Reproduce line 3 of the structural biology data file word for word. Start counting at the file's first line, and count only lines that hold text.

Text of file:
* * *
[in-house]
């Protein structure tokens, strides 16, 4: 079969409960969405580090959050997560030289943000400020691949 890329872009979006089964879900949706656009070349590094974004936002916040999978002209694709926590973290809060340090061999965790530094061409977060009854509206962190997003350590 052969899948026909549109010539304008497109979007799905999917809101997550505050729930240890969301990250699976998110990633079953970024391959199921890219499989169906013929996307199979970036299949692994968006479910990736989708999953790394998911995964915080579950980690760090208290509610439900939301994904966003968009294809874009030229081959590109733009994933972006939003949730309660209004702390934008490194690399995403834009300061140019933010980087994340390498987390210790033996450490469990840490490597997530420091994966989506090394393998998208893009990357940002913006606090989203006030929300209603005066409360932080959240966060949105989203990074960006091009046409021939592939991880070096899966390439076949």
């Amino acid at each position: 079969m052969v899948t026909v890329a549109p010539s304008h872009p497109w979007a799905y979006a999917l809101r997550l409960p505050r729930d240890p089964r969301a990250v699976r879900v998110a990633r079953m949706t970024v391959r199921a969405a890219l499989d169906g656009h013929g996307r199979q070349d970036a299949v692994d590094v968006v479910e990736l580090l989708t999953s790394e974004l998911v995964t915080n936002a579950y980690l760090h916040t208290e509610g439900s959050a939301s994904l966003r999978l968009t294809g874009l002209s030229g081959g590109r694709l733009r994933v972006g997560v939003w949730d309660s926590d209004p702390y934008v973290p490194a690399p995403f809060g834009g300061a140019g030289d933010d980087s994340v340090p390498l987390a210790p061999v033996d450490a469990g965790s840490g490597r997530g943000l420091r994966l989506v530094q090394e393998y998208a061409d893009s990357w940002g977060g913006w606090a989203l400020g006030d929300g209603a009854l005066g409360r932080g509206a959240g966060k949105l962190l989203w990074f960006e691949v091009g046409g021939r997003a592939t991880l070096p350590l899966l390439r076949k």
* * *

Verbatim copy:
């Amino acid at each position: 079969m052969v899948t026909v890329a549109p010539s304008h872009p497109w979007a799905y979006a999917l809101r997550l409960p505050r729930d240890p089964r969301a990250v699976r879900v998110a990633r079953m949706t970024v391959r199921a969405a890219l499989d169906g656009h013929g996307r199979q070349d970036a299949v692994d590094v968006v479910e990736l580090l989708t999953s790394e974004l998911v995964t915080n936002a579950y980690l760090h916040t208290e509610g439900s959050a939301s994904l966003r999978l968009t294809g874009l002209s030229g081959g590109r694709l733009r994933v972006g997560v939003w949730d309660s926590d209004p702390y934008v973290p490194a690399p995403f809060g834009g300061a140019g030289d933010d980087s994340v340090p390498l987390a210790p061999v033996d450490a469990g965790s840490g490597r997530g943000l420091r994966l989506v530094q090394e393998y998208a061409d893009s990357w940002g977060g913006w606090a989203l400020g006030d929300g209603a009854l005066g409360r932080g509206a959240g966060k949105l962190l989203w990074f960006e691949v091009g046409g021939r997003a592939t991880l070096p350590l899966l390439r076949k």